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My former PSU classmate Richard Trumka, was a former coal miner who fought hard for them


… fierce advocate for unions and blue-collar workers

In my first conversation with Richard Trumka in 1971, we bonded for one reason: He had worked in the coal mines during his undergraduate years at Penn State, and I had worked in the steel mills.


At Villanova, none of our classmates had such a blue-collar background. We had many conversations, and after talking with him, the one thing I knew is that he was firmly committed to help those coal miners in any way he could.


Ultimately, he rose to lead the United Mine Workers of America and then the AFL-CIO, the largest union in the U.S.


Today, he passed away while on a camping trip with his grandsons, according to published reports, apparently because of a heart attack.


What I will always remember about him was his commitment to the working man and woman in America.


It was a family affair


Trumpka had a commitment to the coal mines because he was a third-generation coal miner. However, he did not work in the mines as long as his father and grandfather.


He graduated from Penn State in 1971 and from Villanova Law School in 1974. After that he went to work for unions, serving as the president of the UMW from 1982 until 1995, when he moved to the AFL-CIO. He served first as secretary-treasurer there and then in 2009, became its president until his death today.


Credits Catholic teaching for his beliefs


In an interview with Catholic News Service in 2010 after assuming the presidency of the largest union, Trumka, a native of Nemacolin, Pa., credited his Catholic upbringing with giving him the social and economic conscience that he had,


"The teachings of the church taught me about fairness, about workers' rights and about human rights -- and about protecting those human rights and those workers' rights," Trumka said in a March 11 interview with Catholic News Service.

"It taught me about the family and the family unit, and about sticking together," he added. "It also taught me about the importance of perseverance. Just because you don't succeed at first doesn't mean that you should quit or allow yourself to think that it's all over. It teaches you to keep coming and to keep working hard and to persevere."


Trumka said, "It also taught me that we have to help others." Here's how he sees that in the context of his role as AFL-CIO president: "In this position I have more of an opportunity to help people get ahead and get a fair shake, to get a job, to get fair treatment, than I would have anywhere else. And that's exciting."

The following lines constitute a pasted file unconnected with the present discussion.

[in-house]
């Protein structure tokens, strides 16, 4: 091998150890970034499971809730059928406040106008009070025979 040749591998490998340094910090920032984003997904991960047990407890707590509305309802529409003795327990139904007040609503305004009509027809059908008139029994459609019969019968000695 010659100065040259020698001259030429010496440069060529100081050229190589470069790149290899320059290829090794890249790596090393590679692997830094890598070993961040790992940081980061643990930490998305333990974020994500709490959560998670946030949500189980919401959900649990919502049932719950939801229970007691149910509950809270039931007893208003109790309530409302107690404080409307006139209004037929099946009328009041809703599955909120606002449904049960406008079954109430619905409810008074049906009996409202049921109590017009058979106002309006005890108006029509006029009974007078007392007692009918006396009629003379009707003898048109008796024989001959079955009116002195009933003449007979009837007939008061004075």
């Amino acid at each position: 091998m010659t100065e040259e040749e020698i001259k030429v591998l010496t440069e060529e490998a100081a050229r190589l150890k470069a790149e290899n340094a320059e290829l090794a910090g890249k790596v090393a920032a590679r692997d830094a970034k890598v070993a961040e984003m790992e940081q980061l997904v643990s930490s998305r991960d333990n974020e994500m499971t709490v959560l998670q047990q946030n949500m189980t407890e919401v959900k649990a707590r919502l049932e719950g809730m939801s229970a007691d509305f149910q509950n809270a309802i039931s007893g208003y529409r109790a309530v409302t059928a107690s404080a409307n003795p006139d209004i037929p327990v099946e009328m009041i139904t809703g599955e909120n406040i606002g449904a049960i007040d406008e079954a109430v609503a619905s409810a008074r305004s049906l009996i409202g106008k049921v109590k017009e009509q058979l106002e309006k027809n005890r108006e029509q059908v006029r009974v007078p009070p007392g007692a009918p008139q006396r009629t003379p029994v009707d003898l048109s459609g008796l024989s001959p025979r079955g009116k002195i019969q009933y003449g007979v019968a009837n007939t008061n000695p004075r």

Mark Pattison, “Catholic upbringing gave AFL-CIO leader sense of

fairness, justice,” Catholic News Service, 2010


Knew his journey’s goal from a young age


Trumka knew as a young person that the rights of the working man and woman were of paramount importance. That is why during a conversation in our dorm room in 1971, he ended the discussion by saying something like this,


I’m going to fight for them the rest of my life. That has been my goal for a long time … and if I am going to do that, I better get my butt down there and hit the books.


Past recollection


President Joe Biden, who is working to try and bring back unions, said that Trumpka was a “great close personal friend.”


Fought hard against Reagan’s diminution of the working man


Trumpka fought hard against the policies of Ronald Reagan that effectively destroyed unions in the U.S., and in reality, he destroyed the middle class.


Cannot remember that? Here is a refresher about the air traffic controllers,


Last Thursday, Trump's Labor Secretary Alex Acosta inducted one of the more head-scratching inductees into the Department of Labor’s Hall of Fame, President Ronald Reagan. While Reagan was the only union president to ever get elected President of the United States, his record while he was in office was not what many would call pro-union. Here are some of his biggest attacks on organized labor.


Throughout the 1960’s and 70’s farmworkers in California were being organized by Cesar Chavez, Dolores Huerta, and the United Farmworkers. As Governor, Reagan had the opportunity to support the farmworkers on multiple occasions. Instead, he campaigned against the grape boycott, calling it immoral and attempted blackmail and appeared on TV eating grapes in defiance of the boycott. He also vetoed the Agricultural Labor Relations Act which would have given farmworkers the right to collectively bargain.


All of this was just the appetizer for the destruction that Reagan did once he was elected President. Perhaps his most public anti-union effort was when he fired 13,000 air traffic controllers who were on strike in the summer of 1981. The firings destroyed the union, PATCO, forcing the union to be decertified. Reagan also announced that the 13,000 striking members would be banned for life from working for the federal government. While some were allowed to be hired back in 1986, it wasn’t until 1993 that the ban was lifted on the remaining PATCO members.


Kris LaGrange, “Ronald Reagan: The union buster,” U. Comm. Blog, March 5, 2018


His work was not yet done, and with a pro-labor president, Trumpka hoped to do more.


That, however, will be carried on by the next generation. His work and commitment are complete, and he was definitely carrying out the Catholic faith of his upbringing during his lifetime.



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